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This is a product designed to be mixed with paints to make them more 3D but can be used on its own as a gloss. It takes a while to set but it sets clear. In the thicker parts there is a slight white-translucency to it but that works well with water. Here is some testing I did with it.

And here it is applied to the river surface to make it look like running water (before it dried clear). Whoops forgot to say I attached the silicone waterfall to the river with more silicon! Hot glue did not “stick” to the silicone.

You can see here how this dried on the river.

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Next I used yet more silicone to make the waves/ripples around the waterfall base and the cut-out hole for swimmers. This involved laying the silicone directly on the Perspex around these areas in rings and feathering it up and out with a greased fork. You can see my test of the Reeves Gloss Gel drying in the background and yet another failed waterfall off to the side haha.

After this I applied the Reeves Gloss Gel all over the Perspex and waited for it to dry. I probably could have done the water pattern a bit better but oh well.

And then I put it all together! I added various plants that I’d poached from cheap shops or made myself. Now it’s all ready to set up with figures and accessories. I hung a figure and a fish to the underside of the Perspex connected by clear string and a blob of hot glue (this actually looks really awesome in real life, it’s hard to see the strings and they look suspended under the water) but this will come off easily so I can change that if I want to.

Phew that was a long post haha. Well done if you’ve made it to the end and I’m sure you never want to hear about silicone ever again. I sure don’t!! :p

x Piffle

The Secret Grotto

A short bus ride away from the little town of Willowtree Gully lies an untamed coastline. From there, it is only a short trip in a little boat (for those who know the way) to… the Secret Grotto. Generations of village children have gone there to the special playhouse tucked near the waterfall. It has a magical feel there.

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I have finally finished my Secret Island Playhouse Diorama. I call it the Secret Grotto. 🙂

I started with this idea because I really liked the thought of my Sylvanians having some underwater play but I just couldn’t picture it with the included “underwater” area in the Secret Island Playhouse. This ->

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My grownup imagination failed me here I guess.

Anyway here are some more photos of my Grotto. It’s actually quite tricky to get a photo of all of it properly! I am planning to add a step by step of how I made it, if anyone’s interested?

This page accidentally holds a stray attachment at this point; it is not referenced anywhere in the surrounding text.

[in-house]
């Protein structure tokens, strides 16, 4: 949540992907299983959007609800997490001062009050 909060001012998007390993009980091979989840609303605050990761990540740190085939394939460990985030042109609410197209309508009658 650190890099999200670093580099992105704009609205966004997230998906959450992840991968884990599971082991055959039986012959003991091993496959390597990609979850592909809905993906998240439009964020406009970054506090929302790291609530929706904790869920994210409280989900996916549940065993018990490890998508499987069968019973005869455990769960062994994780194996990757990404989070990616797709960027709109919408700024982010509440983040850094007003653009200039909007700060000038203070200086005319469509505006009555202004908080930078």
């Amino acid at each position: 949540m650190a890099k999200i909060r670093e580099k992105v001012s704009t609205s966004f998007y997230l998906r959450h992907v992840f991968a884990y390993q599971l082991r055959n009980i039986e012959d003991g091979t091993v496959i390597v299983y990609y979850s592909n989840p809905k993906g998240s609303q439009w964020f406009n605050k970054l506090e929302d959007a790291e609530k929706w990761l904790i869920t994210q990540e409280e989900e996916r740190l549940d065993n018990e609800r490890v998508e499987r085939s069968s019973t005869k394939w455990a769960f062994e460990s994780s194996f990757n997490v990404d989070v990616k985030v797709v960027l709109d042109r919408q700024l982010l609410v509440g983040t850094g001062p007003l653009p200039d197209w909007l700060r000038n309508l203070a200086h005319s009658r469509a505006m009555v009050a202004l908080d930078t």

Some bits did not turn out just how I imagined but overall I’m pretty happy with it for my first ever diorama. I had soooo much fun making it.  I am really sad this project is finished! (not my poor hubby who has been dragged around hardware and art shops by a mad woman for the past few weeks!!)

 

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Thanks for looking! Comments are always greatly appreciated. 🙂

x Piffle

DIY Palm Trees

Here’s a mini tutorial for making palm trees. I’m making a diorama at the moment that I felt needed palm trees. I poached various ideas off the internet and mashed them together.

First I found some cheap fake plants that had leaves about the right shape and took the leaves off (a guide I found said palm fronds should be about as big as a person in the scale you’re using). I was making 2 palm trees with 7 fronds/leaves on each so needed 14 leaves.

 

Then I cut them into fronds. In one of the tutorials I watched, the miniaturist then cut each individual frond into tapered ends. I am waaaay too lazy for that and figure this is good enough! (This same miniaturist made and painted all his leaves so I am definitely not in the same league haha).

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Then I glued the palm leaves on to green wire. (They are weighted down by cutlery here to dry).

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The next step was a bit fiddly and hard on the fingers and I forgot to take halfway photos sorry! I wrapped the wires around each other one by one to form the trunk of the tree and position all the frond correctly, a couple higher than the rest. I bent each palm fronds down to form a natural curve. You can sort of see the wire twisted trunk in the below photo. I hope that makes sense.